Alex Garland’s first directorial outing saw him exploring Artificial Intelligence and its impact on very human foibles like lust. A movie where you’re never quite sure where any of the three main characters are coming from, until the very end. Oscar Isaac in particular is great, not least of all because he does this.
The lone superhero entry on this list (and according to Netflix they definitely count as sci-fi), Ang Lee’s misunderstood 2003 genre mashup has aged like a fine wine, one of the most distinctive entries in a crowded genre. Equally silly and sombre, you have super-science, monster poodles, Hulk smashing tanks, and Nick Nolte (who famously has no memory of filming this, and, uh, it shows) literally becoming electricity. It rules.
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Director Jim Mickle is always great (check out Cold In July if you like crime movies), and here he gets to play with a pretty far-out story, which starts as the search for a serial killer then becomes… something else.
Nolan’s big dreamscape heist sports whoppingly grand cinematography, heady concepts, and old Hans Zimmer doing his damnedest to make you feel all the feelings. It lays down some serious groundwork early on then trusts you to follow the kaleidoscopic, Russian-Doll style antics that unfold during its last third; a masterclass in editing, even by Nolan’s standards, and an excuse for him to tee up one Bond-style caper after another, to dizzying effect.
I still remember where I was the first time I saw The Matrix. Twenty years on its legacy is firmly established, not just for the way it introduced a whole new cinematic language, or nudged some thorny philosophical ideas into the mainstream consciousness, or even for cementing Keanu Reeves’ superstar persona. Beyond all that it’s just a great, perfectly-paced story that channels film noir, sci-fi and superheroes. A tale of raging against the machine in the face of insurmountable odds, and coming out on top.
Love to see a dysfunctional family dynamic meshed with a good sci-fi concept. This one comes from the Lord and Miller stable (they helmed The LEGO Movie and Cloudy with a Chance of Meatballs and contributed to Spider-Verse), and operates in their fast, funny, hyper-pop-culture-literate style. An A-grade voice cast led by Danny McBride, Abbi Jacobson and Maya Rudolph doesn’t hurt.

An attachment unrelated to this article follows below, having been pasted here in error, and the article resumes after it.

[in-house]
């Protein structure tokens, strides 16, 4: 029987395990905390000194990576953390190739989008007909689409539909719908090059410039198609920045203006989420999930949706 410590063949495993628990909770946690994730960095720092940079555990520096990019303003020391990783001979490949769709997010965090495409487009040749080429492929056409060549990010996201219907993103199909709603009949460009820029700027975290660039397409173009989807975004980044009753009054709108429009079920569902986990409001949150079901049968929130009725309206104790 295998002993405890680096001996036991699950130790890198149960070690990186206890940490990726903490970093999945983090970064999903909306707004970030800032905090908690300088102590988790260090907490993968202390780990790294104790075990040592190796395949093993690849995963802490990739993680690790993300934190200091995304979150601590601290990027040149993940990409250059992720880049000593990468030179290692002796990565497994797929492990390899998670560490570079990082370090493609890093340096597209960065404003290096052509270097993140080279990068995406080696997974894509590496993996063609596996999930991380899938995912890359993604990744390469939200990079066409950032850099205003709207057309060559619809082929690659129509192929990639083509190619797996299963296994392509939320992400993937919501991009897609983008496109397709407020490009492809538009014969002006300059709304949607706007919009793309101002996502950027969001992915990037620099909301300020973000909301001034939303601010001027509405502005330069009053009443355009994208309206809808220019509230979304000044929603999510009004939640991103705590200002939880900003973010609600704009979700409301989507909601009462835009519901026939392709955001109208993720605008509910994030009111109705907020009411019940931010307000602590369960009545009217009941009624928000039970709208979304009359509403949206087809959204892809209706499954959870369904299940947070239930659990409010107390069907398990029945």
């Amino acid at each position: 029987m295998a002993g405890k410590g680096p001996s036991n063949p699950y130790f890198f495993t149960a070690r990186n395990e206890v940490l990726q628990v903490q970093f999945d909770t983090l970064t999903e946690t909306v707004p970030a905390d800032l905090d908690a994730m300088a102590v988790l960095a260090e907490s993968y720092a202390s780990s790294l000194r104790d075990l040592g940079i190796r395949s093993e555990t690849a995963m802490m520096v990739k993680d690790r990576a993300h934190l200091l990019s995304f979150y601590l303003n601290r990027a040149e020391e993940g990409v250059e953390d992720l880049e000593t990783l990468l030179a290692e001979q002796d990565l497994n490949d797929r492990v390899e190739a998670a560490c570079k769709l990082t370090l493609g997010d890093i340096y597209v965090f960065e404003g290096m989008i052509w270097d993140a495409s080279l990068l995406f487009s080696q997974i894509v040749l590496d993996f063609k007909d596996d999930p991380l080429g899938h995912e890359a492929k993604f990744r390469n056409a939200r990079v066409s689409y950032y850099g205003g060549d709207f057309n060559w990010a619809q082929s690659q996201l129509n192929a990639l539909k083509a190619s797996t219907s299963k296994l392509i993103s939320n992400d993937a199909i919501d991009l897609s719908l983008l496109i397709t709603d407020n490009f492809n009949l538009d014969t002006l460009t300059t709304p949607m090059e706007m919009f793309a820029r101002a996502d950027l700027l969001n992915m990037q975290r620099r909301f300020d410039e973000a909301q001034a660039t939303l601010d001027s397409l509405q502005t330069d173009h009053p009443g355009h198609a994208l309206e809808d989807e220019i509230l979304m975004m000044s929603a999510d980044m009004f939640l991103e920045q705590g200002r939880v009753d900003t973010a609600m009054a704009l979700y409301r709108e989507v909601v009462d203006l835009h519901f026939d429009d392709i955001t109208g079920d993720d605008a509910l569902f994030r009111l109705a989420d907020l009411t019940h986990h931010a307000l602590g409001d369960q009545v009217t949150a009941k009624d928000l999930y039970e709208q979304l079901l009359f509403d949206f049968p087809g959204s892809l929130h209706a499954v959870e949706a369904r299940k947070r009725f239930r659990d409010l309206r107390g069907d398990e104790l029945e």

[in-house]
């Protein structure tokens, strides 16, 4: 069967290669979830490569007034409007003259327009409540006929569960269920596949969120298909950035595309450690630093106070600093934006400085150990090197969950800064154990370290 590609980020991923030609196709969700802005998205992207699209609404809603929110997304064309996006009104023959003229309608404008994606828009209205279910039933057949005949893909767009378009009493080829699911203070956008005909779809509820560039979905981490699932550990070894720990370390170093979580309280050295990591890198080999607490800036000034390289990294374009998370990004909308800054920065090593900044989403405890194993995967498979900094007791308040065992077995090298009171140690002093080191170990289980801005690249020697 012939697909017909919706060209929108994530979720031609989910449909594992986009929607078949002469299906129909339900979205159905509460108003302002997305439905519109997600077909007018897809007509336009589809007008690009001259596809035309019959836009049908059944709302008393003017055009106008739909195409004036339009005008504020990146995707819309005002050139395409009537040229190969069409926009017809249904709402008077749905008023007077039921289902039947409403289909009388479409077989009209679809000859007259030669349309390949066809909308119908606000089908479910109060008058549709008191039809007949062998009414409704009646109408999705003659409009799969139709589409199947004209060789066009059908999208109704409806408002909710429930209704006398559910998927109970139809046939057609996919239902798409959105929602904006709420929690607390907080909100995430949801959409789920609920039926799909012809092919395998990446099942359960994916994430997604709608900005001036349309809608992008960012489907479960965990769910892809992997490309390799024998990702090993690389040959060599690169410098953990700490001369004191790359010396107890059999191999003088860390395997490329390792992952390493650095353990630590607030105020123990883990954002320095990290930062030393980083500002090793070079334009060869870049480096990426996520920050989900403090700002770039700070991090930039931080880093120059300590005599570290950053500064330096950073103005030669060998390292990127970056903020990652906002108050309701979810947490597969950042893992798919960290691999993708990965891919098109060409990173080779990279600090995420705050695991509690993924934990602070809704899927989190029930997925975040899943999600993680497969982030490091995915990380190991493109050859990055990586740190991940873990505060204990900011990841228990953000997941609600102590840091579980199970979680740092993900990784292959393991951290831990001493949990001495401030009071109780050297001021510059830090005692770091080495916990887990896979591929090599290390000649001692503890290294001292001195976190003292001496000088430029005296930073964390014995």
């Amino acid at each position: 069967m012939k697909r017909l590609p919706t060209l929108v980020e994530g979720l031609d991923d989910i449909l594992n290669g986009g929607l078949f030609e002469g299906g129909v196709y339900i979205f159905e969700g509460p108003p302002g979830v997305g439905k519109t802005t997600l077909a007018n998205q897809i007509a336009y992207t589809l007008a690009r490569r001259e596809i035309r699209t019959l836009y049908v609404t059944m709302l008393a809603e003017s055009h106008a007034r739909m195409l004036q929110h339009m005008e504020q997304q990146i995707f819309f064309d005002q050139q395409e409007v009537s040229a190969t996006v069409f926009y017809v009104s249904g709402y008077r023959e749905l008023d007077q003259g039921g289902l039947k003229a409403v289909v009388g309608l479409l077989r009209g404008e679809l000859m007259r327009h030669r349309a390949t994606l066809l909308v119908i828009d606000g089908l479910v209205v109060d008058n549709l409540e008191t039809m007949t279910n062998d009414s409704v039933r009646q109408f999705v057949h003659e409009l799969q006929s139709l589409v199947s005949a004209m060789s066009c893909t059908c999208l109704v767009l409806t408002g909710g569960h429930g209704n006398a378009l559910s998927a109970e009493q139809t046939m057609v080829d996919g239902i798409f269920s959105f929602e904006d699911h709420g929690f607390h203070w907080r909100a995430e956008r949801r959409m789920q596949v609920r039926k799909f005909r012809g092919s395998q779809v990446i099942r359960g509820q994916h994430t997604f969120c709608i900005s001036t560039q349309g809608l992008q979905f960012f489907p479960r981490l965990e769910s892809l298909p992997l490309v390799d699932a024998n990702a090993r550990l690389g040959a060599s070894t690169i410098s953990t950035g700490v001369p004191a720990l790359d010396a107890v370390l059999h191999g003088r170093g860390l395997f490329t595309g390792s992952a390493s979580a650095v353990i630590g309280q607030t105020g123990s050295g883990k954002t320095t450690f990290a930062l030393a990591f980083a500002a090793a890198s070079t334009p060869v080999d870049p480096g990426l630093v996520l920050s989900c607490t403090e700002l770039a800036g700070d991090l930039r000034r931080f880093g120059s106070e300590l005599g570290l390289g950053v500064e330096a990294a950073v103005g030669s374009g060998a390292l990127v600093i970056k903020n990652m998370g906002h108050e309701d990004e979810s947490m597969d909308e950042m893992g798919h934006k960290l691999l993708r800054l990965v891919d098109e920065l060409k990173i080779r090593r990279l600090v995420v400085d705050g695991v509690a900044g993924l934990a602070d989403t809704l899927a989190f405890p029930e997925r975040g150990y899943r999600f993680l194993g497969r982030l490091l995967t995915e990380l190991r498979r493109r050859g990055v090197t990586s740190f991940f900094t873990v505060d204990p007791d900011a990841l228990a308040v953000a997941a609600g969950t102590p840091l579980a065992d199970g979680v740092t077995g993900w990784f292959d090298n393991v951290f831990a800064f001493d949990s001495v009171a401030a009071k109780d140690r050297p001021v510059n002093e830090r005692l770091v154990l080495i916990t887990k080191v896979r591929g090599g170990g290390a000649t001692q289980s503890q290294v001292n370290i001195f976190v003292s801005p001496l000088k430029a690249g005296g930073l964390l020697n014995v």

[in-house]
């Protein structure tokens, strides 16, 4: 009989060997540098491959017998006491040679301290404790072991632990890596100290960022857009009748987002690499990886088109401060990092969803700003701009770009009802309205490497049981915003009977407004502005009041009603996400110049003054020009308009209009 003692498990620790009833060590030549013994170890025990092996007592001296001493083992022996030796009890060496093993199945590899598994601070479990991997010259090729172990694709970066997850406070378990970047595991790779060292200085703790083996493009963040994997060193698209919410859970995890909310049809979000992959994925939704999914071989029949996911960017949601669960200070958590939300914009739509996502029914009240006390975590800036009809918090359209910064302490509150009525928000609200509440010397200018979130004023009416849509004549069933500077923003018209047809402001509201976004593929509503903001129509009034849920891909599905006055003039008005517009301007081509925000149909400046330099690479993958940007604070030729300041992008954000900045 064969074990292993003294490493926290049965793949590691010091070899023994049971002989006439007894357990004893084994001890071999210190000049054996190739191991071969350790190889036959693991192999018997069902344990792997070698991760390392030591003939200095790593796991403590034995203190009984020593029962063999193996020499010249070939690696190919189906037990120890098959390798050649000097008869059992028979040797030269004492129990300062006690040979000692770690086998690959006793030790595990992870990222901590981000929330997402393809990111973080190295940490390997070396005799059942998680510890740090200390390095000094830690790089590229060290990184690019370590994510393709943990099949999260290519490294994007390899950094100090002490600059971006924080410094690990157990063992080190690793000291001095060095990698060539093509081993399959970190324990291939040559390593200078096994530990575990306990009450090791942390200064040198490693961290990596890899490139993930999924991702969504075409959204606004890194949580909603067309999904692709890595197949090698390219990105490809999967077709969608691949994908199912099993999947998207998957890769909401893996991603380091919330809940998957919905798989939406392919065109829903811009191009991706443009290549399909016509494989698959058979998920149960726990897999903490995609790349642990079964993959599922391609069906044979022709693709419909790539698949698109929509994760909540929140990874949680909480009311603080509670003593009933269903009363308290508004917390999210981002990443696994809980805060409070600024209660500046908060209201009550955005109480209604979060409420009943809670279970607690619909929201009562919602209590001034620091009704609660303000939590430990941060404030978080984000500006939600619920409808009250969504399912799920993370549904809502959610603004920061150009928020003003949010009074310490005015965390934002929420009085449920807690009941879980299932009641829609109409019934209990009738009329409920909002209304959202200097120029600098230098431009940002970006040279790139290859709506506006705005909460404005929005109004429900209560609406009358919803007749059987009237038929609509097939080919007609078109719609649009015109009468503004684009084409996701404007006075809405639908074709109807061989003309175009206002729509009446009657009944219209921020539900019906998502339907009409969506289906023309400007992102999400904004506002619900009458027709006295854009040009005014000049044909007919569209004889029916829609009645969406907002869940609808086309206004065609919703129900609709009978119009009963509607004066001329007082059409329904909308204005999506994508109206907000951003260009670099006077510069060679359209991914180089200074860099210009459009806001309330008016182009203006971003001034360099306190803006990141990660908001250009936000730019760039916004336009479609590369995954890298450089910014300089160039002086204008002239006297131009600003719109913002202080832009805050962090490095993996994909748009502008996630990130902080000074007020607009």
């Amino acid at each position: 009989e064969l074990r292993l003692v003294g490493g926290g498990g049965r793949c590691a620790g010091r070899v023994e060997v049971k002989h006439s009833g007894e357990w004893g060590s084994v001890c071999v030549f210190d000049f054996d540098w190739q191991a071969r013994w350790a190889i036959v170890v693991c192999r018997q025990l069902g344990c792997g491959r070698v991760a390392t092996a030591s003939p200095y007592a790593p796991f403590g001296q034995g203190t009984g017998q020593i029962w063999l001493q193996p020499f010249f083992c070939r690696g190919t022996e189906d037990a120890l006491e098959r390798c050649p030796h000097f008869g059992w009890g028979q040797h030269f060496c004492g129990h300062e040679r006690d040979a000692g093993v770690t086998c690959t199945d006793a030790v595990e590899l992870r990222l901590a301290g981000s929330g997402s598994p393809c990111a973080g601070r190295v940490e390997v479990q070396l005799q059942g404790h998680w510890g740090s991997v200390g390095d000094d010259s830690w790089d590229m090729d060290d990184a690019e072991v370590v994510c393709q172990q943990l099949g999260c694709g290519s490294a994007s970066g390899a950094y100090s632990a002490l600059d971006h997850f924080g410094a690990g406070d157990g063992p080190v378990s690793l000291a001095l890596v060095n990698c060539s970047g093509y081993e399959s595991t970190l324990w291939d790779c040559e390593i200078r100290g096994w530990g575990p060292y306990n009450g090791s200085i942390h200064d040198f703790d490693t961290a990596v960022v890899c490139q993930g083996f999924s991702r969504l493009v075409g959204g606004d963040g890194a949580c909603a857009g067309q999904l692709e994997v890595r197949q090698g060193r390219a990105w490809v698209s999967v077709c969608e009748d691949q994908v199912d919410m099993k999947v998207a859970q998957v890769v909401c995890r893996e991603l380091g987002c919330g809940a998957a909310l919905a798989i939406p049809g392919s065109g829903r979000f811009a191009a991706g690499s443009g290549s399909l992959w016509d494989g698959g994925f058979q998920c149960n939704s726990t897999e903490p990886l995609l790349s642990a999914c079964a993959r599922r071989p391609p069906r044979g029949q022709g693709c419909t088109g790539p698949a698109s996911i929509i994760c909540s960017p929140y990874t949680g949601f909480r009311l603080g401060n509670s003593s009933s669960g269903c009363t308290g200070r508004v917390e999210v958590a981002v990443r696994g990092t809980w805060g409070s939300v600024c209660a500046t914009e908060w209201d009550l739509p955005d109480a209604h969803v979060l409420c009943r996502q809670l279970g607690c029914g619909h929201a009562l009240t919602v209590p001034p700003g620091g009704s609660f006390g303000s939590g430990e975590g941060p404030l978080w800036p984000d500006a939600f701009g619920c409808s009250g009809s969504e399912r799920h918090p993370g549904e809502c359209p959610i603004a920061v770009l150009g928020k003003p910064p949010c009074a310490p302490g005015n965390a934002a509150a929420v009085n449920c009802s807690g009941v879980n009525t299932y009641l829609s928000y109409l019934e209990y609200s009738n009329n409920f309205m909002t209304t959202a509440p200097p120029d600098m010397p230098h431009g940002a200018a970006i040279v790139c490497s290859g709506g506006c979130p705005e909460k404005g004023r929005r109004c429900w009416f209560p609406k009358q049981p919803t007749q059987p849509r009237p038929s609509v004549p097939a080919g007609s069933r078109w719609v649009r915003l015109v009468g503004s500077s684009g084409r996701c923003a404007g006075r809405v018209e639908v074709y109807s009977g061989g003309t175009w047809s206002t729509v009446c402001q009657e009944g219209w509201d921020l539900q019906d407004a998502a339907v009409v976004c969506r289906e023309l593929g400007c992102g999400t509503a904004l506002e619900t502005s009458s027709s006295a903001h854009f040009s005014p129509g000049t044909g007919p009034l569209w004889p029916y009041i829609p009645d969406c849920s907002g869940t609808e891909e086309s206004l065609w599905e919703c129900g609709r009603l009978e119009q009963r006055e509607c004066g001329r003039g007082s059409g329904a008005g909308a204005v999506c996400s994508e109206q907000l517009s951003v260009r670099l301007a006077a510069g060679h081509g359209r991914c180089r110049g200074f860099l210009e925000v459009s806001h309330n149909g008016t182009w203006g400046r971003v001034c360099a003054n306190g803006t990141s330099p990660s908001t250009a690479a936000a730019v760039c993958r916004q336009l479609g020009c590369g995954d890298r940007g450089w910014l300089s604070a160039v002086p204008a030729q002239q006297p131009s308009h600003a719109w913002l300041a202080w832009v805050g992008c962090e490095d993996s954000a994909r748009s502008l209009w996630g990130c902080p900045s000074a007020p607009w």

The only sci-fi installment in the Miyazaki canon, a story about post-apocalyptic future overrun with giant bugs and steam-punk technology that was adapted from the director’s own manga, which he worked on for over a decade. There’s more death and blood than your average Ghibli film, and its vision of the future is a pessimistic one, with Miyazaki’s environmental concerns taking pride of place. He’s never made a film that’s less than great, and this is one of his best.
Aussie directors the Spierig Brothers’ career stumbled a bit after this, which is a shame because it’s a stylish thriller that delivers the goods, marshalling a great cast including reliable old Ethan Hawke alongside Succession’s Sarah Snook and Noah Taylor. If you like a good brain-bending time travel flick, give it a go.
Before he won Best Picture at the Oscars and became everyone’s favourite gif-daddy, Bong Joon-Ho made an English language movie about a climate-change-wrecked earth and a very big train that housed all of humanity. If that sounds silly, it’s because it is. It’s also top-tier filmmaking that’s eminently watchable, and features bonkers stuff like Captain America talking about e*ting b*bies.
There are a total of four people in this claustrophobic space thriller, and as the title suggests, one of them isn’t supposed to be there. Set entirely aboard a craft heading to Mars in the not-too-distant future, it’s refreshing in the way it plays out as an adult drama; four people trying to navigate an impossible situation. Succumbs to slightly more predictable thrills in its last stretch but retains its focus as a pleasingly human story.
The sixth and final entry in the series, and—hear me out—clearly the best. Director Peter Hyams (son of another purveyor of sturdy genre thrills, John Hyams) uses the idea of cloned soldiers to unleash an ungodly amount of ass-whooping onto the screen, with appearances from Jean-Claude Van Damme and Dolph Lundgren, and a supremely unhinged Scott Adkins in the lead, laying waste to everything in his path.